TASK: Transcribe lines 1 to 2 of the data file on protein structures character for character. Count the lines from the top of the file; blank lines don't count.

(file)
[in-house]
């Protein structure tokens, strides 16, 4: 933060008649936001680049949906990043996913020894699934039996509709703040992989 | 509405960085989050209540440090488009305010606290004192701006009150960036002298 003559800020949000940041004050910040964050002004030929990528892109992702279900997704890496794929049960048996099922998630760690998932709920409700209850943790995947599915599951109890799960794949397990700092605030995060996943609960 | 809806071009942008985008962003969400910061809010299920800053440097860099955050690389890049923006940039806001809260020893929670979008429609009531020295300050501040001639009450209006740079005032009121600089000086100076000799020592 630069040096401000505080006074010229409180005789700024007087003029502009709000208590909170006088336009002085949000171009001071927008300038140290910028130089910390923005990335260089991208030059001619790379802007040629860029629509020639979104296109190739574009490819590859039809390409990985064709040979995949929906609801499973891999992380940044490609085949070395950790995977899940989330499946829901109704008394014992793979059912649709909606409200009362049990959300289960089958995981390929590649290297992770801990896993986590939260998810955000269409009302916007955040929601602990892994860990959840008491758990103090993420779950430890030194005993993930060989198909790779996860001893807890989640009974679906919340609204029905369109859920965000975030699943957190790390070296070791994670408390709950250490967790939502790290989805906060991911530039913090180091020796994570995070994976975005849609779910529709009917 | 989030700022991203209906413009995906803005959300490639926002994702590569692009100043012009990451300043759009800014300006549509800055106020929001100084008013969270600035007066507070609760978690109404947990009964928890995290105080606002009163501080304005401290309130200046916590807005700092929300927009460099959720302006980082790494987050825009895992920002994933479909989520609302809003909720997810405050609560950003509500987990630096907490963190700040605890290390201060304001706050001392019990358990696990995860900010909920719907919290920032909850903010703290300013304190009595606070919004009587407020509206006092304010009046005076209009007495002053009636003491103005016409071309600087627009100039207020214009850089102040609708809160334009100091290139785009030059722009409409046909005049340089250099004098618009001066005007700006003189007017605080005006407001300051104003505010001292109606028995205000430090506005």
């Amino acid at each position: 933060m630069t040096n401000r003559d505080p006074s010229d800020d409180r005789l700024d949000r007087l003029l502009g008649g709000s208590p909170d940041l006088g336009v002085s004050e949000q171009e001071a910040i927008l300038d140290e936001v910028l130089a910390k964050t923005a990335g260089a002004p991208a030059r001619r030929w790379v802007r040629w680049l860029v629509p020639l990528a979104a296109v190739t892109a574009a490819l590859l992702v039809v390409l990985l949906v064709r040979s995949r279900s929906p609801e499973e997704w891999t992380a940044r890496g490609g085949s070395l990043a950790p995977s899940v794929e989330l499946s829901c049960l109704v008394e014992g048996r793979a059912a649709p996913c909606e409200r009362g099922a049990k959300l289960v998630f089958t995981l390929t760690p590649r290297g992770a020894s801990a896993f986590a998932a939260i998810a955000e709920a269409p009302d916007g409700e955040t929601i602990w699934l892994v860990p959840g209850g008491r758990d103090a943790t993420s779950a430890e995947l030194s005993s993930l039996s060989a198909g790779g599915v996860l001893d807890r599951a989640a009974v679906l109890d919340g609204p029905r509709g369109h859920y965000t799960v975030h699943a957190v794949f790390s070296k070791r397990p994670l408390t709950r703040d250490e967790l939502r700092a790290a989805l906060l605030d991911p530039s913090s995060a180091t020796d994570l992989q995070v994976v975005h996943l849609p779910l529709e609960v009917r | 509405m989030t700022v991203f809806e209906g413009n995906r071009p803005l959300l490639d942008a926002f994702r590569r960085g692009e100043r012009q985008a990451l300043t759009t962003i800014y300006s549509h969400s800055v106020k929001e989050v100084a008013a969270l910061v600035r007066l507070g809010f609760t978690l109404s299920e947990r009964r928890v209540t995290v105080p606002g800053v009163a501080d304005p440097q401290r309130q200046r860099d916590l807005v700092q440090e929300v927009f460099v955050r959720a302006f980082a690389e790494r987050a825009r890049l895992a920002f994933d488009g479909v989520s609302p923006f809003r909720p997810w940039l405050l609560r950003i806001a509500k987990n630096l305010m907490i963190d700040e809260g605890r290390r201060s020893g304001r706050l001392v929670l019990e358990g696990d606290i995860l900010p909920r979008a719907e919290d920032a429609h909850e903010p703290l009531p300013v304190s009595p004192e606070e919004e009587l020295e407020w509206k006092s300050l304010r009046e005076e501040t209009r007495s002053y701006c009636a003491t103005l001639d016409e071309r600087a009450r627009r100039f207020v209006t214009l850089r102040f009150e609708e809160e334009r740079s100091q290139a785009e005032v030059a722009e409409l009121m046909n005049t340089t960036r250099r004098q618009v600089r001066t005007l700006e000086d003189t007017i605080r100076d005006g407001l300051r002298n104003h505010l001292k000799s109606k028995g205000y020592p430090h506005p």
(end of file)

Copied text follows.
[in-house]
């Protein structure tokens, strides 16, 4: 933060008649936001680049949906990043996913020894699934039996509709703040992989 | 509405960085989050209540440090488009305010606290004192701006009150960036002298 003559800020949000940041004050910040964050002004030929990528892109992702279900997704890496794929049960048996099922998630760690998932709920409700209850943790995947599915599951109890799960794949397990700092605030995060996943609960 | 809806071009942008985008962003969400910061809010299920800053440097860099955050690389890049923006940039806001809260020893929670979008429609009531020295300050501040001639009450209006740079005032009121600089000086100076000799020592 630069040096401000505080006074010229409180005789700024007087003029502009709000208590909170006088336009002085949000171009001071927008300038140290910028130089910390923005990335260089991208030059001619790379802007040629860029629509020639979104296109190739574009490819590859039809390409990985064709040979995949929906609801499973891999992380940044490609085949070395950790995977899940989330499946829901109704008394014992793979059912649709909606409200009362049990959300289960089958995981390929590649290297992770801990896993986590939260998810955000269409009302916007955040929601602990892994860990959840008491758990103090993420779950430890030194005993993930060989198909790779996860001893807890989640009974679906919340609204029905369109859920965000975030699943957190790390070296070791994670408390709950250490967790939502790290989805906060991911530039913090180091020796994570995070994976975005849609779910529709009917 | 989030700022991203209906413009995906803005959300490639926002994702590569692009100043012009990451300043759009800014300006549509800055106020929001100084008013969270600035007066507070609760978690109404947990009964928890995290105080606002009163501080304005401290309130200046916590807005700092929300927009460099959720302006980082790494987050825009895992920002994933479909989520609302809003909720997810405050609560950003509500987990630096907490963190700040605890290390201060304001706050001392019990358990696990995860900010909920719907919290920032909850903010703290300013304190009595606070919004009587407020509206006092304010009046005076209009007495002053009636003491103005016409071309600087627009100039207020214009850089102040609708809160334009100091290139785009030059722009409409046909005049340089250099004098618009001066005007700006003189007017605080005006407001300051104003505010001292109606028995205000430090506005």